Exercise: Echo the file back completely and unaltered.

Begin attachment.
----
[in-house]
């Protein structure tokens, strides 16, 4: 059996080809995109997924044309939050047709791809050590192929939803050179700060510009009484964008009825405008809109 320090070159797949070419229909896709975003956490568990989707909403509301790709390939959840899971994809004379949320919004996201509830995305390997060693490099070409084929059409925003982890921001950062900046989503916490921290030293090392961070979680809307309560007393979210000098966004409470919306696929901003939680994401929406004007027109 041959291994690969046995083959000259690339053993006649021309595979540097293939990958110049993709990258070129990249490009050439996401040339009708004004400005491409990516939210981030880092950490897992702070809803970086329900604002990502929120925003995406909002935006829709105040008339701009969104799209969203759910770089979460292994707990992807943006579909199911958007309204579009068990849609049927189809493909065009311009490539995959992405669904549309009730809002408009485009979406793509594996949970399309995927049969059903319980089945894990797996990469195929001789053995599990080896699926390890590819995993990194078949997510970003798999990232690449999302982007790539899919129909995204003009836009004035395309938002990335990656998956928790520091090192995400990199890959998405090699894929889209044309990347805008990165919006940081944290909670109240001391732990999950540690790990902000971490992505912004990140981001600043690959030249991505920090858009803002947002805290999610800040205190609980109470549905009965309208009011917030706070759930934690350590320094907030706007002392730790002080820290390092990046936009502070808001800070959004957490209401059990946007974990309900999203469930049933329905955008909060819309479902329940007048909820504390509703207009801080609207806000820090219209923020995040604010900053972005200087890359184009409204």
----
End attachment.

[in-house]
């Protein structure tokens, strides 16, 4: 059996080809995109997924044309939050047709791809050590192929939803050179700060510009009484964008009825405008809109 320090070159797949070419229909896709975003956490568990989707909403509301790709390939959840899971994809004379949320919004996201509830995305390997060693490099070409084929059409925003982890921001950062900046989503916490921290030293090392961070979680809307309560007393979210000098966004409470919306696929901003939680994401929406004007027109 041959291994690969046995083959000259690339053993006649021309595979540097293939990958110049993709990258070129990249490009050439996401040339009708004004400005491409990516939210981030880092950490897992702070809803970086329900604002990502929120925003995406909002935006829709105040008339701009969104799209969203759910770089979460292994707990992807943006579909199911958007309204579009068990849609049927189809493909065009311009490539995959992405669904549309009730809002408009485009979406793509594996949970399309995927049969059903319980089945894990797996990469195929001789053995599990080896699926390890590819995993990194078949997510970003798999990232690449999302982007790539899919129909995204003009836009004035395309938002990335990656998956928790520091090192995400990199890959998405090699894929889209044309990347805008990165919006940081944290909670109240001391732990999950540690790990902000971490992505912004990140981001600043690959030249991505920090858009803002947002805290999610800040205190609980109470549905009965309208009011917030706070759930934690350590320094907030706007002392730790002080820290390092990046936009502070808001800070959004957490209401059990946007974990309900999203469930049933329905955008909060819309479902329940007048909820504390509703207009801080609207806000820090219209923020995040604010900053972005200087890359184009409204």